Assessing the business impacts of increased IT investment has become one of the major issues in contemporary management. Many senior managers realize that a well-structured appraisal process might make the vital difference between IT success and IT failure, both in the private and the public sectors. Senior management's prime concern has shifted from controlling IT costs to managing and delivering IT benefits. Today, increased emphasis is being put on the role of infrastructure investments in order to fully exploit the profit potential of IT. The infrastructure impact of IT investments more and more centres around the emerging notion of an information infrastructure. Assessing the role and impacts of infrastructure investments, however, has proved to be particularly difficult and it is not yet clear how the underlying strategic decision-making process should be managed. The purpose of this paper is to present a model that offers four control options - paraphrasing conventional business wisdom in marketing coined the 'P4 model' - to manage investment appraisal and to support organizational decision-making. As a prelude to this, the paper explores the role of an information infrastructure from an IT investment perspective and examines four styles of decision-making. It also presents case study material from the financial services sector, in order to illustrate the relevance and applicability of the P4 model. Much of this paper draws on a research study funded by Eindhoven University and two large financial services organizations.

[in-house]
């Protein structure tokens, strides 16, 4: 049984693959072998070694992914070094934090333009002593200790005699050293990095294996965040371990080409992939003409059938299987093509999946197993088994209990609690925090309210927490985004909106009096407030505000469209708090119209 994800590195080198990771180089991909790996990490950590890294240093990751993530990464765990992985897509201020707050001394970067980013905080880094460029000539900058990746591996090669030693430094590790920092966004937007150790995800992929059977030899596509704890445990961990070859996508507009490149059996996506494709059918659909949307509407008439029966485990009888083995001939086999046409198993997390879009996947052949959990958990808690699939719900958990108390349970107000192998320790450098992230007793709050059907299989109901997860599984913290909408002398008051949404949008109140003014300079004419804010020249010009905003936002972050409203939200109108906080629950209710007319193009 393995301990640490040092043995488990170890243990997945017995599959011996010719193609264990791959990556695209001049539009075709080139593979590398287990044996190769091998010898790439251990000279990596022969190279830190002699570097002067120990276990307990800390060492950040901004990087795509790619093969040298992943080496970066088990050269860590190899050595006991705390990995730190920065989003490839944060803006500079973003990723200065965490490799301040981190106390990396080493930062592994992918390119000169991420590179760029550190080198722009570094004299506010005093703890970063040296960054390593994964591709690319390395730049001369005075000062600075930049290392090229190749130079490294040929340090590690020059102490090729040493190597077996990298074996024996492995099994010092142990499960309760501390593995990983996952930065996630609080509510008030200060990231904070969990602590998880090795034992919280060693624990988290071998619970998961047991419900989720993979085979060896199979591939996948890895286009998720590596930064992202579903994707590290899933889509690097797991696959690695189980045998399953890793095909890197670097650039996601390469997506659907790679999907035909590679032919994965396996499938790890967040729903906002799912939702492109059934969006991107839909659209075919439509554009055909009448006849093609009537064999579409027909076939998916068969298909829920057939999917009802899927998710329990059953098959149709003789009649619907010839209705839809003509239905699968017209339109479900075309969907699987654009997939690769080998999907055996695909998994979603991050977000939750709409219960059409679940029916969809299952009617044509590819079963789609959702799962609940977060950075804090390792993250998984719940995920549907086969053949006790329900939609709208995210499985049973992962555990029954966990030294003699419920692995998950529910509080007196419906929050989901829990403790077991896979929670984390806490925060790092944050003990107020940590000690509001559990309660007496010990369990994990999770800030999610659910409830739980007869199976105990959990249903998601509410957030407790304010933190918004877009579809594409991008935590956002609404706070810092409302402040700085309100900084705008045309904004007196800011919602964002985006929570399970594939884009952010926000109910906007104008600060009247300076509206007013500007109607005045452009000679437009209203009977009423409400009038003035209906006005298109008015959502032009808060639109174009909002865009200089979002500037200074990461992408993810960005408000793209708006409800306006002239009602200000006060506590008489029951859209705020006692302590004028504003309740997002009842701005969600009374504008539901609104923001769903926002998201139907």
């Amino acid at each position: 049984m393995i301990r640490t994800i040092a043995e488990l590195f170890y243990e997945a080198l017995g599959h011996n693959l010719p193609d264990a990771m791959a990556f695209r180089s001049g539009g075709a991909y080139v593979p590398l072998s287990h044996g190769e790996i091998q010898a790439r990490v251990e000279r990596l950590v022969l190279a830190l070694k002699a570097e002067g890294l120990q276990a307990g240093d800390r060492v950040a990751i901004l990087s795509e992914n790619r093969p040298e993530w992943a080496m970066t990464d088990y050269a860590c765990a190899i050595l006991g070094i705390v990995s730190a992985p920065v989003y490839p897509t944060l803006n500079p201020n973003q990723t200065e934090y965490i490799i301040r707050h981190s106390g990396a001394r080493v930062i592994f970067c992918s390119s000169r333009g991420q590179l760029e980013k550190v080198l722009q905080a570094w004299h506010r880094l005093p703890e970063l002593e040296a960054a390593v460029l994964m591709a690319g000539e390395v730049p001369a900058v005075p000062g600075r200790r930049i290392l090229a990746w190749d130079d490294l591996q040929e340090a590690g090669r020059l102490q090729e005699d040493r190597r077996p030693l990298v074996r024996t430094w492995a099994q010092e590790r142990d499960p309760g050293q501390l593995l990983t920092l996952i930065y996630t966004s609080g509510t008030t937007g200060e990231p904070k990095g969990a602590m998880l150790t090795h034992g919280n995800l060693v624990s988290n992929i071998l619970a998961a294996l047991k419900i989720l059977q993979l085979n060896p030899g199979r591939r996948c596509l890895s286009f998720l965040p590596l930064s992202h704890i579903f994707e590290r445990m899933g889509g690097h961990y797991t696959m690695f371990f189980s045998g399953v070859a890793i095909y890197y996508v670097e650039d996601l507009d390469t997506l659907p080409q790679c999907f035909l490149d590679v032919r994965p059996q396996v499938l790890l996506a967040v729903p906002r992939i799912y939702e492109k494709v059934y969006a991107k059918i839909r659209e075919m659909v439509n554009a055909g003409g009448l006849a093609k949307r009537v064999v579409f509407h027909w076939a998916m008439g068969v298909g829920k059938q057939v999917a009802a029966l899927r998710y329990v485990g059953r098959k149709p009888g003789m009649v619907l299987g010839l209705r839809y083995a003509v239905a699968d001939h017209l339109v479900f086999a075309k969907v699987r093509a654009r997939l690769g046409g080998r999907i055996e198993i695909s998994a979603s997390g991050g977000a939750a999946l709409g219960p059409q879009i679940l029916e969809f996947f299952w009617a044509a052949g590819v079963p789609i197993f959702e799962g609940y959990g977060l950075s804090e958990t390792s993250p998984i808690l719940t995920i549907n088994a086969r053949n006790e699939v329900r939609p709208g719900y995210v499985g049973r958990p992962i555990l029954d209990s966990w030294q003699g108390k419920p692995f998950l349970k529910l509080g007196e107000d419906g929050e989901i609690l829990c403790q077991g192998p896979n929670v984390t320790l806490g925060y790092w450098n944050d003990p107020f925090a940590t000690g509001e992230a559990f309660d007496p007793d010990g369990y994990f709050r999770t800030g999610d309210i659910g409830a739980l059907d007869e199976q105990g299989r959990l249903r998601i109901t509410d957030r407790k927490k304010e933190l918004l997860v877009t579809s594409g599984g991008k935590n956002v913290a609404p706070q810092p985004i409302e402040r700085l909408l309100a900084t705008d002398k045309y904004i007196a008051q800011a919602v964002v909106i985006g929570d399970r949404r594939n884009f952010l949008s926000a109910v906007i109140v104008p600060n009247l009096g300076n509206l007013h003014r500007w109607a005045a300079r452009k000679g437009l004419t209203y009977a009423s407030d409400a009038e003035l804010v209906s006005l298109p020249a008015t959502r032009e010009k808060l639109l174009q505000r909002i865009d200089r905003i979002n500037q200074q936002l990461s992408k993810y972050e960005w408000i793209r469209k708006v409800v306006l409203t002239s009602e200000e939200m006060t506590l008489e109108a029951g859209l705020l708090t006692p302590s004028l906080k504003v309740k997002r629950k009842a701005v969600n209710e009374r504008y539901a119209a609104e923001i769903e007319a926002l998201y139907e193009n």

Renkema, T. J. W. (1998). The four P's revisited : business value assessment of the infrastructure impact of investments. Journal of Information Technology, 13(3), 181-190. https://doi.org/10.1080/026839698344828